The city has had its eye on the property at 385 S. Old Kings Road for at least a decade.
The city of Ormond Beach is in the middle of negotiations to purchase a lot on South Old Kings Road for $285,000 near Central Park.
During a workshop on Tuesday, Feb. 19, the City Commission directed staff to go forward with the purchase of the property, located at 385 S. Old Kings Road and owned by Paul Duncan. City Engineer John Noble said his predecessor discussed the city purchasing the property from Duncan about 10 years ago, but that Duncan was not interested in selling because his mother was living in the house.
Since then, Noble said that Duncan's mom has died, Duncan moved to the west side of the county and now he is interested in selling. The 3.7 acre property is located at the south end of Central Park Phase III and in close proximity to the Environmental Discovery Center. Because a part of it is located in the flooplain, it provides for floodplain storage and would give the city a chance to increase its capacity within the Central Park and Laurel Creek drainage basin.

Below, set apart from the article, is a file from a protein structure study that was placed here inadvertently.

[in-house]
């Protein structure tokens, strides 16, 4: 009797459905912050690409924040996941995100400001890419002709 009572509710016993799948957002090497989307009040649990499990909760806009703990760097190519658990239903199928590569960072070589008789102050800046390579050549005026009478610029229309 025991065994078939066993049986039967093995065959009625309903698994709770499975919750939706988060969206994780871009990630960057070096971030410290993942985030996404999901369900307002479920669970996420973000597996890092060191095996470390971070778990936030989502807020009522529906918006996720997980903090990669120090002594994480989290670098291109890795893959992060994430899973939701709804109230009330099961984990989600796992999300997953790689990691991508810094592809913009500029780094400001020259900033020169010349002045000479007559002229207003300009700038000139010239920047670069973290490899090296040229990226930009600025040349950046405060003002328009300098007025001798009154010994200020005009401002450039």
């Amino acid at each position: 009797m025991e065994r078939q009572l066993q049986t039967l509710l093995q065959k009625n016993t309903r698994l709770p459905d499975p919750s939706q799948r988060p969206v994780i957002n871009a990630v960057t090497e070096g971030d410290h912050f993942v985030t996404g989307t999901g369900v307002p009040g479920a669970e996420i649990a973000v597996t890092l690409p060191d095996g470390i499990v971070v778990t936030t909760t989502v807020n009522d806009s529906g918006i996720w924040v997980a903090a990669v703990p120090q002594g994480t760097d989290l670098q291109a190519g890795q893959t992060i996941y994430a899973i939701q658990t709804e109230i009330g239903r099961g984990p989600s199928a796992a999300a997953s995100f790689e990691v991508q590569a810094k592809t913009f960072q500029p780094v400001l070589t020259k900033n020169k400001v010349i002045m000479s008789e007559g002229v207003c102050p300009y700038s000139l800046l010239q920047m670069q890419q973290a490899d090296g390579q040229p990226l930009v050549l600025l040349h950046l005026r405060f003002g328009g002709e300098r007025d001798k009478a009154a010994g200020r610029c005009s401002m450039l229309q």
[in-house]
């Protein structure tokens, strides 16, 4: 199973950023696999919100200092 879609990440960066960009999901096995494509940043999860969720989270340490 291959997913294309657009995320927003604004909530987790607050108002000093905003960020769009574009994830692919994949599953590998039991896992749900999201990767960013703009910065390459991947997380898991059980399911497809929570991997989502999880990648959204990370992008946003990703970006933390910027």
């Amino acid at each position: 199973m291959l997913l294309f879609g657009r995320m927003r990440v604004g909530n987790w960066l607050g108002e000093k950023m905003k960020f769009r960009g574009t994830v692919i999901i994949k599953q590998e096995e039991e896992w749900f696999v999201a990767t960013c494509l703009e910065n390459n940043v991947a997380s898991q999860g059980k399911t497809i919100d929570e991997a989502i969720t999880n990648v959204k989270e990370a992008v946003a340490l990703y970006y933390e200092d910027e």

“This is, yet again, or city commission putting our money where our mouth is and preserving a heavily wooded piece of property," City Commissioner Troy Kent said.
Duncan also has a few requests of his own. He's asking that he be allowed to take everything on the property with him (the house has a house, several abandoned vehicles, boats, tires and other household items), be allowed to retain physical possession of the property for one year to clean it up and receive 50% of the money upfront.
Duncan also wants the city to name the lake after his family.
“Negotiations have been a bit… challenging," City Attorney Randy Hayes said.
Hayes recommended the commission counter Duncan's request by asking for an amount to be set aside in escrow in case Duncan doesn't clear out the property. If this happened, the city would take ownership of the things left behind, making them the city's responsibility to remove, and therefore necessitating the funds. Removal of the times is estimated to cost anywhere between $25,000-$50,000.
Hayes also recommended the city let Duncan have access to the property for six months and that instead of naming the lake after his family, the city construct some form of historical plaque discussing the historical ownership of the property.
No City Commissioner expressed strong opinions about naming or not naming the lake after Duncan's family. Ideas for naming a dock or nearby creek were also discussed.
The lot also has 37 discarded 55-gallon drums, some of which were filled with brake cleaning fluid. A city memo reads that some leaking of the fluid was present at one location. Hayes said this is important as it could slow down the purchase.